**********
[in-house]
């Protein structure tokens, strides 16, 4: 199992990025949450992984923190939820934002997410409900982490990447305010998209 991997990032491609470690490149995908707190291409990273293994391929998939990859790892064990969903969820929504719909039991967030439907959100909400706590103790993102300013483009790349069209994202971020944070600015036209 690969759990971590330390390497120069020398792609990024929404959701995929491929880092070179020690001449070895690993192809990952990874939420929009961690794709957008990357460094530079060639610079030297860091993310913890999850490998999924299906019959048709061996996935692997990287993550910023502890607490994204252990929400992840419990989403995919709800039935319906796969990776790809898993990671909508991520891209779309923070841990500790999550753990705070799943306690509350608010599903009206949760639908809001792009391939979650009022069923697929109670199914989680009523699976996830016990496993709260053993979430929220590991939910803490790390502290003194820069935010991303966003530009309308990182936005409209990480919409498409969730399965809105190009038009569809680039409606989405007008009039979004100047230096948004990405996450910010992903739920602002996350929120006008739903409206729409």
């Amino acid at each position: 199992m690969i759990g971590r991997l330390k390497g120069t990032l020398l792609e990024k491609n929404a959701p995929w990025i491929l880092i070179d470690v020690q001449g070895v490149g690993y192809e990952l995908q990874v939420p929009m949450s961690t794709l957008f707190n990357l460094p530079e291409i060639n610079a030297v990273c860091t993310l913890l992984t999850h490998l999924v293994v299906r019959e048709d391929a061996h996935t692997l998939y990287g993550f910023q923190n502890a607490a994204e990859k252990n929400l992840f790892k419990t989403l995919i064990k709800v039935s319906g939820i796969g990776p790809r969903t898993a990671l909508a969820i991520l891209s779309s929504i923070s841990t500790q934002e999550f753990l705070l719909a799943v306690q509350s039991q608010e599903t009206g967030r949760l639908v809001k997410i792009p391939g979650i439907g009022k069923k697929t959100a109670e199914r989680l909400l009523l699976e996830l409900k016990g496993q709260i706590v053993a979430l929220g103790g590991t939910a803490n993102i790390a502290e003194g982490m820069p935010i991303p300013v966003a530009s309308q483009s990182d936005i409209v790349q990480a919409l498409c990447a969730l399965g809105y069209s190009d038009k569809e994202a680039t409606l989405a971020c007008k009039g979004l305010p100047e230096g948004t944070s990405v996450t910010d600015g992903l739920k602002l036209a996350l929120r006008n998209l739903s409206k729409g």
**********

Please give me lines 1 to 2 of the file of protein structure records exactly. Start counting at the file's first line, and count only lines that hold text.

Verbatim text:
[in-house]
């Protein structure tokens, strides 16, 4: 199992990025949450992984923190939820934002997410409900982490990447305010998209 991997990032491609470690490149995908707190291409990273293994391929998939990859790892064990969903969820929504719909039991967030439907959100909400706590103790993102300013483009790349069209994202971020944070600015036209 690969759990971590330390390497120069020398792609990024929404959701995929491929880092070179020690001449070895690993192809990952990874939420929009961690794709957008990357460094530079060639610079030297860091993310913890999850490998999924299906019959048709061996996935692997990287993550910023502890607490994204252990929400992840419990989403995919709800039935319906796969990776790809898993990671909508991520891209779309923070841990500790999550753990705070799943306690509350608010599903009206949760639908809001792009391939979650009022069923697929109670199914989680009523699976996830016990496993709260053993979430929220590991939910803490790390502290003194820069935010991303966003530009309308990182936005409209990480919409498409969730399965809105190009038009569809680039409606989405007008009039979004100047230096948004990405996450910010992903739920602002996350929120006008739903409206729409």